- The Common Core State Standards in Mathematics at the kindergarten level include all of early numeracy…for a reason.

Common Core State Standards for Mathematics - Domain Development

Number and Operation

What does it mean to count?

Number and Operation

Concepts in counting:

- Recognize counting words
- The sequence of numbers
- One-to-one correspondence
- Cardinality
- Reverse of cardinality

Number and Operation

One-to-one correspondence

Children have to know sequence of numbers and remember the sequence and where they are in the sequence as they count in order to master one-to-one correspondence – assigning one, and only one, number to each object in a group.

Number and Operation

Cardinality

Child moves from just saying the number sequence to understanding that the last number stated answers the question, “How many?”

Number and Operation

Reversal of cardinality

Child can be asked to, “Give me eight blocks,” and is able to count out the correct amount. Why would this be more difficult?

Order of Counting

- Small numbers first
- In a line
- In a circle
- In a pattern
- Scrambled

Counting Trajectory

Learning and Teaching Early Math: The Learning Trajectories Approach, Clements & Sarama, 2009

Number and Operation

Subitizing

Knowing how many are in a collection without counting.

How valuable is this skill?

What is its role in operation?

Comparison Trajectory

Learning and Teaching Early Math: The Learning Trajectories Approach, Clements & Sarama, 2009

Comparison Trajectory

Learning and Teaching Early Math: The Learning Trajectories Approach, Clements & Sarama, 2009

Comparison Trajectory

Learning and Teaching Early Math: The Learning Trajectories Approach, Clements & Sarama, 2009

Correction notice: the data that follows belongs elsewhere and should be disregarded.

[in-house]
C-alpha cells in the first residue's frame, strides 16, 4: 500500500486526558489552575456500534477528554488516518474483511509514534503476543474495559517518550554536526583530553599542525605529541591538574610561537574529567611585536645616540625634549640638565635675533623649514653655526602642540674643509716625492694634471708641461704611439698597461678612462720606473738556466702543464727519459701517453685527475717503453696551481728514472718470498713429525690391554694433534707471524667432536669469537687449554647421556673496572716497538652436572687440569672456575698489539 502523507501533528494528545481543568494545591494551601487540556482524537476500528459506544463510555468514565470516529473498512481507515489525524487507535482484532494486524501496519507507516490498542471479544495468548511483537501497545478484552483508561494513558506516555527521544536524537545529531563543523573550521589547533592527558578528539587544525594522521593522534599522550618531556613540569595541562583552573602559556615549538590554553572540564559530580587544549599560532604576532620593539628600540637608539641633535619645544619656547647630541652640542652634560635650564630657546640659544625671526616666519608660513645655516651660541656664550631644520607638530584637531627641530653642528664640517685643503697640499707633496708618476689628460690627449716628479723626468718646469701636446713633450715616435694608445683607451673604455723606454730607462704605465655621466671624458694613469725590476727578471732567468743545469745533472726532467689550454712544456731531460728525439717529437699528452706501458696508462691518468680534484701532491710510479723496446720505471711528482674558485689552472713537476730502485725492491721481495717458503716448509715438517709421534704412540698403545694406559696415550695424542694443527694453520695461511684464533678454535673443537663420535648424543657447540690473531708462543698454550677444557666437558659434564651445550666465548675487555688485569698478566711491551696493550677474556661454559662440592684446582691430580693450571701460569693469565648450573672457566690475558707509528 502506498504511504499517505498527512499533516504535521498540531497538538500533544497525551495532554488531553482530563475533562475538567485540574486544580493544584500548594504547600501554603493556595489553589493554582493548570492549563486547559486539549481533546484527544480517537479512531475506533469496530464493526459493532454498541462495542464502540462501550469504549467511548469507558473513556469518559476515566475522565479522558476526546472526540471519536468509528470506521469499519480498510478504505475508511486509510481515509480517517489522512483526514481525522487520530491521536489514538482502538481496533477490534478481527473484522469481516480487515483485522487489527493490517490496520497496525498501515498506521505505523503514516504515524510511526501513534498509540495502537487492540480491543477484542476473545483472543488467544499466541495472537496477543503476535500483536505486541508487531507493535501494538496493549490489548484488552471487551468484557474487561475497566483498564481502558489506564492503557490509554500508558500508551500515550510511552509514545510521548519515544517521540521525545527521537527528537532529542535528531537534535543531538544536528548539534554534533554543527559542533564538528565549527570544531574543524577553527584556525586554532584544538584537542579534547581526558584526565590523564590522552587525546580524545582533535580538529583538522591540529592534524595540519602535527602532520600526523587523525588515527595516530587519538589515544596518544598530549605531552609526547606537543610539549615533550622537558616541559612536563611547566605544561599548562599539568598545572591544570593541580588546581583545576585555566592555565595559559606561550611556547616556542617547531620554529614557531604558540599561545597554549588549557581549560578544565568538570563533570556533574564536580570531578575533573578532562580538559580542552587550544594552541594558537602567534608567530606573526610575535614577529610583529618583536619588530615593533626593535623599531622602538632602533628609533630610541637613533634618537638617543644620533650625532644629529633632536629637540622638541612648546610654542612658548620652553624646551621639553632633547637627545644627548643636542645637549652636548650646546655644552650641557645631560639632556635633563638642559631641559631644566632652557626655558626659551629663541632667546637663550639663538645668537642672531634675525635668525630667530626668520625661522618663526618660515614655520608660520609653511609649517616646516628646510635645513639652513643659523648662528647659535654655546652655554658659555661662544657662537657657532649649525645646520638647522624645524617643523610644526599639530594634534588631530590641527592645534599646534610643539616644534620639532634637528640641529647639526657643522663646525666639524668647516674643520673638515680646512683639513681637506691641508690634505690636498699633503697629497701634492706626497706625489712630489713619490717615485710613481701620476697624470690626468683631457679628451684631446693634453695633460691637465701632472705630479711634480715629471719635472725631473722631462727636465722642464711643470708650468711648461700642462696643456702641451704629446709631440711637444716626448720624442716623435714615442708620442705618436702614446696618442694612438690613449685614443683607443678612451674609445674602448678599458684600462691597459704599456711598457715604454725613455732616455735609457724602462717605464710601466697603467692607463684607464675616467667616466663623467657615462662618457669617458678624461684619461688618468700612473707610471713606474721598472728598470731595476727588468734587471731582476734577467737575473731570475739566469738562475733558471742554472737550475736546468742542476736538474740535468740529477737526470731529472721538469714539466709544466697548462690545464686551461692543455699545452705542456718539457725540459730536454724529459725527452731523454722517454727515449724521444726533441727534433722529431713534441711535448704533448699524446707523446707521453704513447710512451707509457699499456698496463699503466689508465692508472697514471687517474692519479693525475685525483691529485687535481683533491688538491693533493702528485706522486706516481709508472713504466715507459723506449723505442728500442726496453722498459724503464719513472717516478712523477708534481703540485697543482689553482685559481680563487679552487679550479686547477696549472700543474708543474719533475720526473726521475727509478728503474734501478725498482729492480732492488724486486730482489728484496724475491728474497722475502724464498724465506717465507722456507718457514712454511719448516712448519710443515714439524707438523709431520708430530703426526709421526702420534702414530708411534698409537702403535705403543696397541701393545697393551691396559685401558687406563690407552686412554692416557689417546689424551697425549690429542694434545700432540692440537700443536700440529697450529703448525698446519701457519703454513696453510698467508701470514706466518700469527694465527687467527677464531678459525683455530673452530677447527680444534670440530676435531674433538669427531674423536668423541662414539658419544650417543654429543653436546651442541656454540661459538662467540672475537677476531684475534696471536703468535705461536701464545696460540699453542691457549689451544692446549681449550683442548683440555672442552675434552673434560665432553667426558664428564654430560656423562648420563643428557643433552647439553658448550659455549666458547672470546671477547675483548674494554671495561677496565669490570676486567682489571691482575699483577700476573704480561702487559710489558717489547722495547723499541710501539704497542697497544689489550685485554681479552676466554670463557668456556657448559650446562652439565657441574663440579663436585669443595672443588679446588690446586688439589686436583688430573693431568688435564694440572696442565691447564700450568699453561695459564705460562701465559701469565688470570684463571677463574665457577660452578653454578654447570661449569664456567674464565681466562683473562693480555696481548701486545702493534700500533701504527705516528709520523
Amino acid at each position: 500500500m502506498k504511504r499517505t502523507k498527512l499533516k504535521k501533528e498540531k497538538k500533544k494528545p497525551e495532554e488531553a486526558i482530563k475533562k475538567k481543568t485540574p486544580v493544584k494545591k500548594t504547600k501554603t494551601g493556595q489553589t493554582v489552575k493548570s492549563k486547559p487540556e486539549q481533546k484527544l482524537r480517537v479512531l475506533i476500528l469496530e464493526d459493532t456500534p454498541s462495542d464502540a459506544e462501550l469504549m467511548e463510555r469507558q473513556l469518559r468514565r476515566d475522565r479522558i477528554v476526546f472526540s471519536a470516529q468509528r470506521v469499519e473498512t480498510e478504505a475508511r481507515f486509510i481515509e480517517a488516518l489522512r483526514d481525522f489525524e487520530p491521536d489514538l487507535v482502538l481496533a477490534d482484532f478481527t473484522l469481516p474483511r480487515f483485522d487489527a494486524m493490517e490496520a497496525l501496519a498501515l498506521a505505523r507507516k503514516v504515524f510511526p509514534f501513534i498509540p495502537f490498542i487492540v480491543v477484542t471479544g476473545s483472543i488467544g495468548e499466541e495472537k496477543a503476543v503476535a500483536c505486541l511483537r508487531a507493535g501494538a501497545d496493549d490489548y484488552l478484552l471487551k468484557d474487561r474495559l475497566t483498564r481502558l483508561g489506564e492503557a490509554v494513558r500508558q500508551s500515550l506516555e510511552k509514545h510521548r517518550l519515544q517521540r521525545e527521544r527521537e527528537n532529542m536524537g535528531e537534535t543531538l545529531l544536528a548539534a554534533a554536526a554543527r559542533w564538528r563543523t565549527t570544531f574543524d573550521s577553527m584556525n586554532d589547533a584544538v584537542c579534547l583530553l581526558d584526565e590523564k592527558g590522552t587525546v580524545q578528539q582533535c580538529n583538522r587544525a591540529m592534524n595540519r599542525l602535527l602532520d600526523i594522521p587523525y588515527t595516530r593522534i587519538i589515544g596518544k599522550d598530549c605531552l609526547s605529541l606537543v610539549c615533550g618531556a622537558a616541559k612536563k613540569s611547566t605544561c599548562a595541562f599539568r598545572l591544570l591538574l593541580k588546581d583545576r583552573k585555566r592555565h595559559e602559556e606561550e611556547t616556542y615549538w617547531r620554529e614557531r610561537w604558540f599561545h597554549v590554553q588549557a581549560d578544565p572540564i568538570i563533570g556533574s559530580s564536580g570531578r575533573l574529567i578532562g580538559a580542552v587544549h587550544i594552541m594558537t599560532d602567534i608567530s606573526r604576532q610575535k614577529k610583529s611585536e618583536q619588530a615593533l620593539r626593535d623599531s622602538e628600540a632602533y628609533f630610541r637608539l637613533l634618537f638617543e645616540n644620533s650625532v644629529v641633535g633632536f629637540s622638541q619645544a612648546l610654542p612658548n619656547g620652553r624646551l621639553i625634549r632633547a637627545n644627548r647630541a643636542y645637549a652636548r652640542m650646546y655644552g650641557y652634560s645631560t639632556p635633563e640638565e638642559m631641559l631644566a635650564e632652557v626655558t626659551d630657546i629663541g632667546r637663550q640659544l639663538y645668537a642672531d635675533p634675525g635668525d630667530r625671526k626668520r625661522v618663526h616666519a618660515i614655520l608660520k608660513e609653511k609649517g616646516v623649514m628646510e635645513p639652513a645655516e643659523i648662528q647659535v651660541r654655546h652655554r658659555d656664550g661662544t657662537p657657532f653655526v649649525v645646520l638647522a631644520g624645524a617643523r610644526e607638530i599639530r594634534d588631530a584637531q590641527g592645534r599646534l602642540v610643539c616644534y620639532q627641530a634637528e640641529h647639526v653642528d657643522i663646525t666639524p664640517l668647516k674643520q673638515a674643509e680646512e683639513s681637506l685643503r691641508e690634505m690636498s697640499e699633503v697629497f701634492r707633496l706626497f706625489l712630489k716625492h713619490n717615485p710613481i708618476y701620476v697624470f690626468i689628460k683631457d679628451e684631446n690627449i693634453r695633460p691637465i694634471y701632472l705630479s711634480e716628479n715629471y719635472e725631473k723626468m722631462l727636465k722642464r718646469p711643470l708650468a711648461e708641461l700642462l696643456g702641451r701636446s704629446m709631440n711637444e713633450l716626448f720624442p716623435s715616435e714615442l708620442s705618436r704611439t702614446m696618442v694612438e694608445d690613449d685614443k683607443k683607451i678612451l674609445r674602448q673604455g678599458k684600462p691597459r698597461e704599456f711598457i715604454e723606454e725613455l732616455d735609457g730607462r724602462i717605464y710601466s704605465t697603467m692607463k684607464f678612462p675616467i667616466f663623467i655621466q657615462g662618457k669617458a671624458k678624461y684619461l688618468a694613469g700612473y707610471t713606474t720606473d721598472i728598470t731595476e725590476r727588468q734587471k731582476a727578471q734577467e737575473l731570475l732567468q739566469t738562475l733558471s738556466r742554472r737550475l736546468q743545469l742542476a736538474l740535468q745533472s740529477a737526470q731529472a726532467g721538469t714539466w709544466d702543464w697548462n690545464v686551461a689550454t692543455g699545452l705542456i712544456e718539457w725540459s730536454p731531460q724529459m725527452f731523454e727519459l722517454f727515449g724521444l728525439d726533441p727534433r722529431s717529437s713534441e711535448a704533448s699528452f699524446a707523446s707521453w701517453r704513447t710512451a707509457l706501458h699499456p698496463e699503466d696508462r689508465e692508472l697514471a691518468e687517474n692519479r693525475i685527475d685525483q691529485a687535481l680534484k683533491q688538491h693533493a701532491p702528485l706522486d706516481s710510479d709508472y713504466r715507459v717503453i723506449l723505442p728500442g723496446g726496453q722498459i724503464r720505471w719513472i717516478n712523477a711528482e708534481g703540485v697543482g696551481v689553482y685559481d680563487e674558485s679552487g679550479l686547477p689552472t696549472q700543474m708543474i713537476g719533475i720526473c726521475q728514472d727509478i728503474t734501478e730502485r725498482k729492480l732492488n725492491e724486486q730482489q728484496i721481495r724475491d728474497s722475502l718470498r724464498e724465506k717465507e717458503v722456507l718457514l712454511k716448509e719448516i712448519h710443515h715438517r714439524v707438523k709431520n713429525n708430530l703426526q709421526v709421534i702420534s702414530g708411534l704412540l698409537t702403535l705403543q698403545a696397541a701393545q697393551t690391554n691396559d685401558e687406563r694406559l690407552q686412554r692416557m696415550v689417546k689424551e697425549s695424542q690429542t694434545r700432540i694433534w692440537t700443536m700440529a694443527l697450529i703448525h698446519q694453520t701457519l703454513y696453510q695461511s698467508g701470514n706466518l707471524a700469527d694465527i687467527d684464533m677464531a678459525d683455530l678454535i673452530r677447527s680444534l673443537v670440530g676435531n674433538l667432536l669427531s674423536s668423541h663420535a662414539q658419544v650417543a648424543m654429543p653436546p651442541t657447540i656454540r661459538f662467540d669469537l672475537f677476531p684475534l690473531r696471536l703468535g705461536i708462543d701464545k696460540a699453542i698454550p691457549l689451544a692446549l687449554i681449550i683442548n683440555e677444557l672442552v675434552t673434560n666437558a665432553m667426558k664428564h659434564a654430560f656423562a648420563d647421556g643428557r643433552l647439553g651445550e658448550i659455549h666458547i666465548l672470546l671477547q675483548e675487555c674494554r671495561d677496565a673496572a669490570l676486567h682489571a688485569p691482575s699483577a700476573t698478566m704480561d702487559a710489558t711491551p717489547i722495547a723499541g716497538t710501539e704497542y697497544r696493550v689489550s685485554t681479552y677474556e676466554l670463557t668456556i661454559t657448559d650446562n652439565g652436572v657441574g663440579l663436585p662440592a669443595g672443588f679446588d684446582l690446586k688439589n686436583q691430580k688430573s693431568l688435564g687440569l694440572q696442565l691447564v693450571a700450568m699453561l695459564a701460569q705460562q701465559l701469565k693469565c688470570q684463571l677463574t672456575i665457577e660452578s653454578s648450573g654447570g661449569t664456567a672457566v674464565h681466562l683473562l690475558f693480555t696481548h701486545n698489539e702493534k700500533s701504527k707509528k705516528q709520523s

Operation (+/-) Trajectory

Learning and Teaching Early Math: The Learning Trajectories Approach, Clements & Sarama, 2009

Operation (+/-) Trajectory

Learning and Teaching Early Math: The Learning Trajectories Approach, Clements & Sarama, 2009

Shape (Geometry)

- Recognition of basic shapes
- Application to world around us
- Classification and sorting

Trajectory for Shapes

Learning and Teaching Early Math: The Learning Trajectories Approach, Clements & Sarama, 2009

Trajectory for Shapes

Learning and Teaching Early Math: The Learning Trajectories Approach, Clements & Sarama, 2009

Measurement

- Assigns a number to a measureable attribute of an object, usually length, weight, capacity or mass
- In the CCSS, connections between measurement and whole number operations and number line

Length Trajectory

Learning and Teaching Early Math: The Learning Trajectories Approach, Clements & Sarama, 2009

Length Trajectory

Learning and Teaching Early Math: The Learning Trajectories Approach, Clements & Sarama, 2009

Resources

OSPI Website - Common Core State Standards

Common Core State Standards

Transition Documents

Learning Progressions (trajectories)

Arizona examples

Learning and Teaching Early Math: The Learning Trajectories Approach, Clements and Sarama (2009)

Early learning trajectories, pre-k standards

Sources of your own

Thank you for undertaking this important work!

Office of Superintendent of Public Instruction

360-725-6233